Saturday, September 20, 2008

60 dead in Marriotte hotel blast in Islamabad

At least 60 people have been killed and 200 others wounded after a lorry-bomb attack on the Marriott hotel in Pakistan's capital Islamabad.

Reports said a suicide bomber drove a lorry packed with explosives into the entrance of the hotel.

Many foreigners stay in the hotel while visiting Pakistan and it is heavily guarded.

The blast resounded through Islamabad.

The AFP news agency reported that at least 60 people had been killed.

But there were fears the death toll could rise as many people were feared trapped in the hotel, which is close to the national assembly.

'Raging fires'

Kamal Hyder, Al Jazeera's correspondent reporting from Islamabad, said it is "probably the most powerful explosion [in Pakistan] in recent times".

He said among the wounded were five Americans, two Saudis, one Afghan, one Libyan and more than 170 Pakistanis.

"Fires are still raging and no one knows how many people have been killed in the explosion."

He said ambulances were still arriving at the scene, indicating that there "must be high casualties indeed".

"Whoever is responsible for this attack chose his target carefully; a very professionally carried out job," said Hyder.

Talat Masood, a military analyst, told Al Jazeera that the attack was "well-planned and co-ordinated".

Imran Khan, also reporting for Al Jazeera, said he had seen a number of bodies removed from the scene of the explosion and that the hotel was in danger of collapsing.

He said the driver of the vehicle didn't go through the security checkpoint.

"This is a massive explosion. Fire is spreading very quickly and has taken over the entire hotel," Khan said.

Pakistani government officials condemned the attack, with one minister calling it the 9/11 of Pakistan, a reference to the September 11 2001 attack on the World Trade Centre in New York.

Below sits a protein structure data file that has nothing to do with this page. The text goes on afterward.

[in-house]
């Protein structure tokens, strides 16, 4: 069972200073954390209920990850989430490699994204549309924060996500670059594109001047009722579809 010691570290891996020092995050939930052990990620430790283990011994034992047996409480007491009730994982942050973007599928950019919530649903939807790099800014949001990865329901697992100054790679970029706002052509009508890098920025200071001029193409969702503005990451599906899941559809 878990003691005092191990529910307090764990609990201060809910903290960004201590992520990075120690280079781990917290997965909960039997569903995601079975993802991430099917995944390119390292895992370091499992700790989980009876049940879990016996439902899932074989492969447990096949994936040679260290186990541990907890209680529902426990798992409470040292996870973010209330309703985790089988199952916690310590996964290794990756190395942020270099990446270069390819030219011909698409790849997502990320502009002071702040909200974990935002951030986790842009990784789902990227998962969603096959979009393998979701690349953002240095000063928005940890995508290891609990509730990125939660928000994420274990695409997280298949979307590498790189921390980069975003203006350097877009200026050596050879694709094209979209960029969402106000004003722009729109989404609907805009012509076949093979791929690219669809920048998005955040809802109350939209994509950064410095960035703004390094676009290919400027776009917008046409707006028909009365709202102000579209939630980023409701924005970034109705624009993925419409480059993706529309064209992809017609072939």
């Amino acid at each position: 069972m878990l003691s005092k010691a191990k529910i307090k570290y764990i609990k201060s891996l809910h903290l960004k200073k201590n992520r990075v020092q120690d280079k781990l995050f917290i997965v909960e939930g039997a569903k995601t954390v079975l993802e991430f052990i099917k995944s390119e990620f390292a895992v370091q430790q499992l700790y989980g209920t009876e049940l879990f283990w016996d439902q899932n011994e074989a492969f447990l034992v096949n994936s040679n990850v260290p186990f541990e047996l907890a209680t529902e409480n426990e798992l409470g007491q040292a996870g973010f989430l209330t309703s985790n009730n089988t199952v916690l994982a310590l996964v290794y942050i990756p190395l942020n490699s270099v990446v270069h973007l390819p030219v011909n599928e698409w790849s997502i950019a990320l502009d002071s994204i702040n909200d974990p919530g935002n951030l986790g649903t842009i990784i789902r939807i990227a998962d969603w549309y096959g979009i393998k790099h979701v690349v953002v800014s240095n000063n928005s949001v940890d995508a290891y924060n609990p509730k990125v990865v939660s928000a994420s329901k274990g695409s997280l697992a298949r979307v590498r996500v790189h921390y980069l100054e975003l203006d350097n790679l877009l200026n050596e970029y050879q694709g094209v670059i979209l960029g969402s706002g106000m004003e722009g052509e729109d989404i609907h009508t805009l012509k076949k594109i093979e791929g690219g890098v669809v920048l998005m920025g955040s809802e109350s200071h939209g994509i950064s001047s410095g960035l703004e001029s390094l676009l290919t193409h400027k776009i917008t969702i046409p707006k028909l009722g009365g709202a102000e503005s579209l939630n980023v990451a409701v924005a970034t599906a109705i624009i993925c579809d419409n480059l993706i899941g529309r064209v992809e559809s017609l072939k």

The US and Britain, both at the forefront of the so-called war on "terror", also condemned the attack.

Gordon Johndroe, the White House spokesman, said: "The United States strongly condemns the terrorist attack ... The United States will stand with Pakistan's democratically elected government as they confront this challenge."

David Miliband, the British foreign secretary, said it was a "disgraceful" attack and that it reinforced Britain's to resolve violent extremism.

Soldiers killed

The Islamabad bombing came on the heels of another which left at least eight Pakistani soldiers dead in a suicide attack on a military convoy in the country's northwest tribal region.

The attack took place as the troops passed through North Waziristan on Saturday, a security official said.

"Eight soldiers have died and some 12 others were injured," the official said, adding the death toll may increase.

Al Jazeera's Hyder said many soldiers had been killed in attacks in the area before.

"This attack occurred on a stretch of road that has become known as IED-ally," he said, referring to the acronym for an improvised explosive device.

A blast on Friday in Quetta at a religious school killed five students [AFP]
North Waziristan, which borders Afghanistan, is a sanctuary for al-Qaeda and Taliban fighters and has been the scene of fierce battles and suicide attacks over the past several years.

A large number of Arab and Central Asian fighters linked to al-Qaeda are reported to be hiding near the town of Mir Ali, the site of Saturday's attack, officials said.

Pakistan's new government has committed itself to the US-led campaign against the fighters even though the campaign is unpopular throughout the country.

A senior official in the administration of George Bush, the US president, said on Friday Pakistan was not equipped to combat the fighters.

"This is a problem that's been created in sovereign Pakistani territory and the problem is going to be solved when Pakistan has an ability to exercise control over that territory," Stephen Hadley, Bush's national security adviser, said.

"We recognise that in the short term right now there are threats emanating out of that area that threaten Pakistan, that threaten our troops in Afghanistan and potentially threaten the homeland."

Madrassa blast

Saturday's violence came a day after an explosion at an Islamic school, known as a madrassa, near the Pakistani city of Quetta, killed five students and wounded eleven others, according to Pakistani police.

"The madrassa people say that someone threw explosives into it, but we are investigating," Wazir Khan Nasir, a police official, said, referring to Friday's incident.

"We are looking into all possibilities including ... whether they were preparing some explosives," another official said.

Quetta is the capital of Baluchistan, a southwestern province bordering Afghanistan, where a large number of madrassas were set up in the 1980s to raise volunteers to fight against the Soviet occupation of Afghanistan in a war covertly funded by the United States and Saudi Arabia.

The Taliban came from the Baluchistan madrassas.

But Baluchistan is also fiercely independent inside Pakistan and ethnic Baluch fighters are battling Pakistani security forces for more autonomy for their region.

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